There are many scary ridges, crumbly climbs, and slippery slopes but the Faja dos Padres trail is up there as the most dangerous hike on Madeira. The narrow path, often less than 1-meter wide, ascends up the crumbly, coastal cliff above the Fajã dos Padres village. The quiet town below is in stark contrast to the intensity of the drop-off as you wind your way up this perilous cliff-side.


Hike Distance: The total distance of the hike was 5.29 kilometers including the loop back to the parking lot at the cable car.

Hike Duration: The hike was about 3 hours because of the wild terrain but the moving time was just 2 hours.

Hike Difficulty: This trail is rated very difficult and not for inexperienced hikers. There are very dangerous drop-offs, unstable ground, crumbly rocks, overgrown cactus, and waterfall crossings just to name a few. I don’t recommend this hike unless you are very experienced and even then you can be unlucky with falling rocks or landslides so do be as careful as possible. It was pretty scary at times.

Hike Incline: Total incline for the hike was 587 meters for the entire loop back to the cable car parking lot.


Fajã dos Padres is a small coastal village on the south of Madeira Island in Quinta Grande. It takes about 15-20 minutes drive from Funchal. The main way to reach Fajã dos Padres is to take the cable car down from the station. The fee for the cable car is €10 for the return trip. When we went the guy was impressed we would make a video and liked our friendly chat and let us on the cable car for free. Below is a map to help you reach the Fajã dos Padres cable car parking lot.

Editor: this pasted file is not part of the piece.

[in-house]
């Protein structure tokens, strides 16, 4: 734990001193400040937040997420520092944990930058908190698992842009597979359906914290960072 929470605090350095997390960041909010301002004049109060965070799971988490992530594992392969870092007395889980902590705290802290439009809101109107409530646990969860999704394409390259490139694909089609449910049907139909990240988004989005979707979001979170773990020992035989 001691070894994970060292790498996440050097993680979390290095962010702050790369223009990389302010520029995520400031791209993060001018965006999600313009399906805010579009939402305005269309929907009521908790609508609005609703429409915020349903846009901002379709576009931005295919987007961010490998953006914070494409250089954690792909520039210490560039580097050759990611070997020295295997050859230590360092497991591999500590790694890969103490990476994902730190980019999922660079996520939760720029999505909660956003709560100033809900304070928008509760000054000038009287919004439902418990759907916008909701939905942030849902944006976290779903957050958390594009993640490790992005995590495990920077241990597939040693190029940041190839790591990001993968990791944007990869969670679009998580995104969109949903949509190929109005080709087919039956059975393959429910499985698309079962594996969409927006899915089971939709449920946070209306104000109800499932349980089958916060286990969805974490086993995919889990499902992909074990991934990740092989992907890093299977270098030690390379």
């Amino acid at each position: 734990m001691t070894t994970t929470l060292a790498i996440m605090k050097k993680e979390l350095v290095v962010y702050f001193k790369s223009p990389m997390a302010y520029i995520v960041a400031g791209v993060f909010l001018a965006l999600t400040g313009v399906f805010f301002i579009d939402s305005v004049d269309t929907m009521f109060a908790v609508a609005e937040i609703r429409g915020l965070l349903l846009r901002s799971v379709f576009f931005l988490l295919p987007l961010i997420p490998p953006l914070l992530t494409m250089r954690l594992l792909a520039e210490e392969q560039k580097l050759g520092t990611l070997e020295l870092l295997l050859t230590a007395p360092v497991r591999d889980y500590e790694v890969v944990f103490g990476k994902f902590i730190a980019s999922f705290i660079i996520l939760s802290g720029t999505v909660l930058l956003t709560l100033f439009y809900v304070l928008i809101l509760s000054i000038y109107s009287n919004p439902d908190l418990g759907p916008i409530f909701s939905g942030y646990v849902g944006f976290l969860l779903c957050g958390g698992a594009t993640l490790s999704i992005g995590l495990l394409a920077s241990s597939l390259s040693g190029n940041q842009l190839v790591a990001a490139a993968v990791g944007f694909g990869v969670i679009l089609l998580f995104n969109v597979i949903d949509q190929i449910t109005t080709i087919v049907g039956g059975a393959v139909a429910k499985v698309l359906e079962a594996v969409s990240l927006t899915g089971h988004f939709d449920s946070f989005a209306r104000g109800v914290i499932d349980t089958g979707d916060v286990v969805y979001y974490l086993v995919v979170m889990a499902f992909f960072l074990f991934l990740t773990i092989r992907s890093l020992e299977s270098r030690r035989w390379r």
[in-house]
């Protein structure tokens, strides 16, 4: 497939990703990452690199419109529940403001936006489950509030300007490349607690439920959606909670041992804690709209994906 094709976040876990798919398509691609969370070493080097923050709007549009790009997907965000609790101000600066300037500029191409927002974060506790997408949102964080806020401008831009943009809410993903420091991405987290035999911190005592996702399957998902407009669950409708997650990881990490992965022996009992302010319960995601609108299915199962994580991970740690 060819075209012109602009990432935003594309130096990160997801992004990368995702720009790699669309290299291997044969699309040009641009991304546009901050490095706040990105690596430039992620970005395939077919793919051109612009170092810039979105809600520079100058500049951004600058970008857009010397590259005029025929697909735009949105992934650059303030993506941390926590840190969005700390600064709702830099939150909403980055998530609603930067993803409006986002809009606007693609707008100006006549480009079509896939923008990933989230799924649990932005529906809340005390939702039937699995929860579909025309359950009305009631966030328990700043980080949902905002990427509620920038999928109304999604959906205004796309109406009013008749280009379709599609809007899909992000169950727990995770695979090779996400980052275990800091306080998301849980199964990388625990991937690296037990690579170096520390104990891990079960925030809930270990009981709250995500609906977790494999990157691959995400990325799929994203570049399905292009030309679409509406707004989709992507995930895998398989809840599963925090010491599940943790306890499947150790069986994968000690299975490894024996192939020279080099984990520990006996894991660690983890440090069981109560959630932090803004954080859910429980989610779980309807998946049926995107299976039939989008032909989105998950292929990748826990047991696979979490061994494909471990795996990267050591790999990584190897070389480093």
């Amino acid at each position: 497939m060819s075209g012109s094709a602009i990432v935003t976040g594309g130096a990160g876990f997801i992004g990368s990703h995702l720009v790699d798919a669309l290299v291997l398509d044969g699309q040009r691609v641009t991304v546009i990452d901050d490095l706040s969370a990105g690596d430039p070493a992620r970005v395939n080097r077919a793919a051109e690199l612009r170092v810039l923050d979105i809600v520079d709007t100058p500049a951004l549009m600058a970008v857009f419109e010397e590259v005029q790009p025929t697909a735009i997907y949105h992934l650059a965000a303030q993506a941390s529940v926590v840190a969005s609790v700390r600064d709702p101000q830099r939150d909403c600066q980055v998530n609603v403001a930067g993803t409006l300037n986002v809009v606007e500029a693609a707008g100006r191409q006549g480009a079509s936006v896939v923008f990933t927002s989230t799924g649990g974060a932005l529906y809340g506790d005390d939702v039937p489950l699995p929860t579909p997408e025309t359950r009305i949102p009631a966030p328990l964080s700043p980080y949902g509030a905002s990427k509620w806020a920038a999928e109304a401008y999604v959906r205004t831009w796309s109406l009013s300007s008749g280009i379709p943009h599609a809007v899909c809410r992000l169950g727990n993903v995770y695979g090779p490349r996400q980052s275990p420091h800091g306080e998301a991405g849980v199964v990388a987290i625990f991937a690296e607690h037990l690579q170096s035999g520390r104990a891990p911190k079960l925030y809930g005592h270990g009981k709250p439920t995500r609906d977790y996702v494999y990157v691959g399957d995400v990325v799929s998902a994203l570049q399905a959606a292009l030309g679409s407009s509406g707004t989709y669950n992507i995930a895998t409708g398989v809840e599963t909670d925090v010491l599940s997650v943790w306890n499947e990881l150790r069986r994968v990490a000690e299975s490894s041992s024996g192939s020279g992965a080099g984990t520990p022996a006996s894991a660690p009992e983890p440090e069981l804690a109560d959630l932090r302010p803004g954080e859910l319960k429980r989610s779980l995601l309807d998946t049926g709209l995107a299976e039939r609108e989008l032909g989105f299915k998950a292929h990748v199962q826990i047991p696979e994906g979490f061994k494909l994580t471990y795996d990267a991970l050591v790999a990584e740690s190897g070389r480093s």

There are really two parts to this blog post. Firstly, I will detail the Fajã dos Padres hike and then in the section below, I will give you the information on what else you can expect at Fajã dos Padres. I spent most of my time on this hike shooting the video you watched above so there aren’t too many photos but between the images, screen-grabs of the video, and the video itself you will understand the hike well.

One final reminder: this hike is quite dangerous and even if you are experienced you are at risk of landslide, rockfall or slipping with a big drop below. The hike begins down the west end of Fajã dos Padres. You won’t find any trailheads, signs or even a path. The key is to head towards the waterfall on the far side of the banana plantations.

We crossed the small bridge over the stream that flows down from the waterfall. It was hard to find the path as it is very overgrown and hardly used but we managed to climb the hill and identify the stairs, which signaled the start of the climb.

From this point on, you are working with a very narrow, crumbly path that never spans wider than one 1-meter but often less. It’s very overgrown and we often had to dig a little to find the steps. It’s a series of switchbacks that zig-zag their way up the coastal cliff.

The video will show you better than the images, but there were a few sections where it was about half a meter wide and we really didn’t have much to hold on to. At this point, you are really hoping none of the rocks give out beneath you and nothing falls from above. That is what makes it a risky hike.

Halfway up the climb is a little cave, which is a pretty cool spot to take in this unique view of Fajã dos Padres. Another good viewpoint is just after the switchbacks finish and you reach ‘relative’ safety in the interior. Climbing the rock below is not necessary but all part of the fun for me. You can see Fajã dos Padres by the coast below.